Ms Dickie, there is probably no career more physically and mentally demanding than that of a professional dancer. You are a lead dancer at the Berlin State Ballet. What price do you pay for your work?
I've been dancing since I could walk, and even as a child I dreamed of dancing “Swan Lake” in a tutu. But back then I only knew the beautiful surface of the profession and not its downside: for example, the years of practising - and constantly being told what you're doing wrong.
Ballet is an eternal quest for perfection. Even though I'm a soloist today, so I've “made it”, I'm never “finished” as a dancer. That is the not so glamorous side.
“Every day we train for eight hours in front of a huge mirror”
What sacrifices did you have to make for your career?
My professional training at the Bolshoi School in Brazil began at the age of eleven. I could therefore never be a normal teenager and had to leave the comfort of my home behind me at an early age. After school, many people don't have a plan for what they want to do. I was already working at 18.
In ballet, a very specific form of beauty is celebrated. What does that mean to you?
Every day we train for eight hours in front of a huge mirror. In it you see not only yourself but also all the other dancers. Inevitably you compare yourself.
Because I am a tall woman, with longer legs and broader shoulders than others, I always had the feeling that there was something wrong with my physique. “You're not fat, just tall,” my classmates used to say. In my perception, I felt huge.
“Pain is part of it. When you train a lot, you always have sore muscles somewhere”
Has that influenced how you eat?
Ballet is a high-performance sport. So you have to make sure your body has everything it needs. Back then in ballet school there were definitely cases of eating disorders. I personally didn't have to go through that, but I remember feelings of guilt linked to food.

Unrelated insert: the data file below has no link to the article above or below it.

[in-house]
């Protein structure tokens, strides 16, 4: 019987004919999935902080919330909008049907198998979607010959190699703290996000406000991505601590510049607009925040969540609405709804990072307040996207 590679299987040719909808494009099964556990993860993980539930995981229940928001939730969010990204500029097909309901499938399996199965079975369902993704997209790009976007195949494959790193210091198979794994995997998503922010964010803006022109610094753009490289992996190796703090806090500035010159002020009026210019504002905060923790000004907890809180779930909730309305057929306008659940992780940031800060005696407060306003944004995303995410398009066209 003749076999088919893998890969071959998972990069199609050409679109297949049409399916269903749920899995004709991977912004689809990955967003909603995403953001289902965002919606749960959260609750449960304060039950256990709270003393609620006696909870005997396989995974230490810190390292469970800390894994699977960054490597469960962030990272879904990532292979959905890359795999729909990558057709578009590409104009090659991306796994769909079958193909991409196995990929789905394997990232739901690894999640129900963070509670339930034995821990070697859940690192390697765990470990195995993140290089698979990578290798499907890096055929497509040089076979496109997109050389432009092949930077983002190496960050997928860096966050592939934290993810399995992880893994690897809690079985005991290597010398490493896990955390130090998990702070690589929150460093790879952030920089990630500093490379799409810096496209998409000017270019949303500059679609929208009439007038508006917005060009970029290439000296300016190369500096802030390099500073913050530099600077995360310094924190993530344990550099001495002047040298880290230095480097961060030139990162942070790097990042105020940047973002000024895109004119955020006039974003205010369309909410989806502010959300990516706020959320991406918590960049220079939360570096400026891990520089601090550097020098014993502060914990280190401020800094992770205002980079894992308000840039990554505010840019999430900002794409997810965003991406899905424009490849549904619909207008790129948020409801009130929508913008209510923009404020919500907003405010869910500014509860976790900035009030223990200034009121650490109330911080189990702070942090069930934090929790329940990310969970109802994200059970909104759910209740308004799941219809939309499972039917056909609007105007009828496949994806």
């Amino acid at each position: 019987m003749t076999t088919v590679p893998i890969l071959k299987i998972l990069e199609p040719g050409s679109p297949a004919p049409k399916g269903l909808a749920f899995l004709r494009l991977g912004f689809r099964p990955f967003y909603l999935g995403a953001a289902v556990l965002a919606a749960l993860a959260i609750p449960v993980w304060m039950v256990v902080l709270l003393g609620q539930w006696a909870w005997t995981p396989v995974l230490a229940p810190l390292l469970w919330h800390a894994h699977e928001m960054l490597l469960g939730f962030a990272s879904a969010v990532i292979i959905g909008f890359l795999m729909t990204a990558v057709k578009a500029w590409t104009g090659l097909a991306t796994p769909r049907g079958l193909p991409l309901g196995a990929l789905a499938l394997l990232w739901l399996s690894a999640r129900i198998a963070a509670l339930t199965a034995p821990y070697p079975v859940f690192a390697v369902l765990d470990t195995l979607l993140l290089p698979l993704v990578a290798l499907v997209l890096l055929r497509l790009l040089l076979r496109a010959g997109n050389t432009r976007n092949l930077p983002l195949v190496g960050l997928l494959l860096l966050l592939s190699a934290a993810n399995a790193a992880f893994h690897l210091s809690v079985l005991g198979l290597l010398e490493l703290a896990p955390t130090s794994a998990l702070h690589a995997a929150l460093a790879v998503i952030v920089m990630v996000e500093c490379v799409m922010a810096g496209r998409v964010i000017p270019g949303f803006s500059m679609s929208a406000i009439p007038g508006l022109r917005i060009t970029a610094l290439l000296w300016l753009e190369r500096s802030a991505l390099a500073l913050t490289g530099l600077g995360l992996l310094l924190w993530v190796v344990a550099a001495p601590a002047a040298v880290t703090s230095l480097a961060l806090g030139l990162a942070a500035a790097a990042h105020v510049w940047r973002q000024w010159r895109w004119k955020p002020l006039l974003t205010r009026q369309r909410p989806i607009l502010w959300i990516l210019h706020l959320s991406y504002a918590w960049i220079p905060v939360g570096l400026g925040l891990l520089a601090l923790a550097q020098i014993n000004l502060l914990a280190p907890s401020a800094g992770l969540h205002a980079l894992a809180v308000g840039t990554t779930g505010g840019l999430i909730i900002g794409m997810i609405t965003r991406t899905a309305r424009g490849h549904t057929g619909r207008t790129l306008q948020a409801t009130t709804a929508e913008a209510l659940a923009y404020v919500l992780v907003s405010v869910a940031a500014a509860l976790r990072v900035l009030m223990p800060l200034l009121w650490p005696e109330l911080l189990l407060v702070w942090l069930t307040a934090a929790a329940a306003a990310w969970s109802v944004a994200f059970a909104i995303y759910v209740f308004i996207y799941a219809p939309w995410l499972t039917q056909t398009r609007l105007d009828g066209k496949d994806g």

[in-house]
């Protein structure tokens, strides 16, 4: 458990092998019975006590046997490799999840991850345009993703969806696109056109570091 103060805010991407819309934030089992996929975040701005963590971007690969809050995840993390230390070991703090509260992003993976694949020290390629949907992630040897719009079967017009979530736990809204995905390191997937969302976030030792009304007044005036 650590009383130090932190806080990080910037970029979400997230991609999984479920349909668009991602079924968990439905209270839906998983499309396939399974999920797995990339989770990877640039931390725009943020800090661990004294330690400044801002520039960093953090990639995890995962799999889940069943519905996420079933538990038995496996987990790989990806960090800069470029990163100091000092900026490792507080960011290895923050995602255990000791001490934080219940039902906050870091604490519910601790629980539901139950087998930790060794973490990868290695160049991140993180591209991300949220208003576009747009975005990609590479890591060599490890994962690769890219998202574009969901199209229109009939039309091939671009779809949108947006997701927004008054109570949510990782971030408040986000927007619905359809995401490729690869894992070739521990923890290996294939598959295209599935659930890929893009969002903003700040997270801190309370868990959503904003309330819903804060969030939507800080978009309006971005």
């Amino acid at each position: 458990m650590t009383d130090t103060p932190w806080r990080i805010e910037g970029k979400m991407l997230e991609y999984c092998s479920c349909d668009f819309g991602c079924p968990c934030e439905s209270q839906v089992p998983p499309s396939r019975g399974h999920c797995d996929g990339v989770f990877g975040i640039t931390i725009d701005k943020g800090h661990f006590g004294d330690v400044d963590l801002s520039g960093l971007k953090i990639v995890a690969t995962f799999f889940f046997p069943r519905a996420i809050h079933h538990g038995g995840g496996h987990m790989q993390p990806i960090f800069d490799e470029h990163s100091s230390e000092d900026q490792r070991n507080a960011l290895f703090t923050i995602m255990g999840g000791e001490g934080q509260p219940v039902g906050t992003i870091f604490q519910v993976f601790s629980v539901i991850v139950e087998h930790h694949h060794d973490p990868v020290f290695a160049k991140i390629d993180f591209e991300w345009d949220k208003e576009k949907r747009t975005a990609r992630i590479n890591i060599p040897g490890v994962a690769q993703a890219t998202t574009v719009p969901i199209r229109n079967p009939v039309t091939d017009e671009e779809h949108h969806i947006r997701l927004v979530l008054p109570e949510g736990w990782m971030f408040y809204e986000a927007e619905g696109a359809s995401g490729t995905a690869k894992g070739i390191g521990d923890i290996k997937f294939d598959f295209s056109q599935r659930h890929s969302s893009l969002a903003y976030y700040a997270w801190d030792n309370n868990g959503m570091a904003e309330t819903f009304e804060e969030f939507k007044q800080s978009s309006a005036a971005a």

“You look so beautiful because you're skinny!”, you hear all the time. Fortunately, that mentality is slowly changing. Today, ballet students are encouraged to work on their strength rather than being particularly thin.
Ballet requires extreme physical performance. What role does pain play in this?
Pain is part of it. When you train a lot, you always have sore muscles somewhere. But sometimes I fear that we ballet dancers have a particularly high pain tolerance. Over the years, we get used to the fact that the body hurts. And sometimes we no longer notice exactly when we should stop.
“One day I'm a fairy, the next I'm the evil queen - it never gets boring”
Is the career as a dancer worth all these hardships?
Sometimes I have to consciously remind myself that I am incredibly privileged and can listen to this beautiful music every day. One day I'm a fairy, the next I'm the evil queen - it never gets boring.
And of course, the moments of recognition are beautiful: when I enter the stage, when we bow to the enthusiastic audience. Being a ballerina means more beauty than pain. Otherwise no one would keep it up.
Interview by Gundula Haage